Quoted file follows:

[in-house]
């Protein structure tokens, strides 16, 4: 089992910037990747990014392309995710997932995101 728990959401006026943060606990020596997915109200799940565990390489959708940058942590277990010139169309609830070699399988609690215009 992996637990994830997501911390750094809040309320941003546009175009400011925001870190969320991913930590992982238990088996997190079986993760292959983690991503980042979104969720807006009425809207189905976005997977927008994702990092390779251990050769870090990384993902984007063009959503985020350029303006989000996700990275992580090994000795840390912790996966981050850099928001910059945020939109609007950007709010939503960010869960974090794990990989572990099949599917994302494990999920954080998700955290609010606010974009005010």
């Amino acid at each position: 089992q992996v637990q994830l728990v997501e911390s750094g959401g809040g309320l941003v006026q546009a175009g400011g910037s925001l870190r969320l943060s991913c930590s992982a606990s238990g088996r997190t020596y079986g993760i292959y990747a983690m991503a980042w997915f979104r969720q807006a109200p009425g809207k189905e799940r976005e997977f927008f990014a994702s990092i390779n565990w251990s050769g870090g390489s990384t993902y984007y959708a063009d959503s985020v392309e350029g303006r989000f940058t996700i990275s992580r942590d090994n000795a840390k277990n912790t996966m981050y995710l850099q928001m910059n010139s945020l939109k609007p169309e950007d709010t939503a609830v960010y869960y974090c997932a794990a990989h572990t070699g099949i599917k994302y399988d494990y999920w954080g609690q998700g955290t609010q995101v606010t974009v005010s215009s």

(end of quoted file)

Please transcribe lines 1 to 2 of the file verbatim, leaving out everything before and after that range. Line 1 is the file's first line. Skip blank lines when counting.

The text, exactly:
[in-house]
């Protein structure tokens, strides 16, 4: 089992910037990747990014392309995710997932995101 728990959401006026943060606990020596997915109200799940565990390489959708940058942590277990010139169309609830070699399988609690215009 992996637990994830997501911390750094809040309320941003546009175009400011925001870190969320991913930590992982238990088996997190079986993760292959983690991503980042979104969720807006009425809207189905976005997977927008994702990092390779251990050769870090990384993902984007063009959503985020350029303006989000996700990275992580090994000795840390912790996966981050850099928001910059945020939109609007950007709010939503960010869960974090794990990989572990099949599917994302494990999920954080998700955290609010606010974009005010």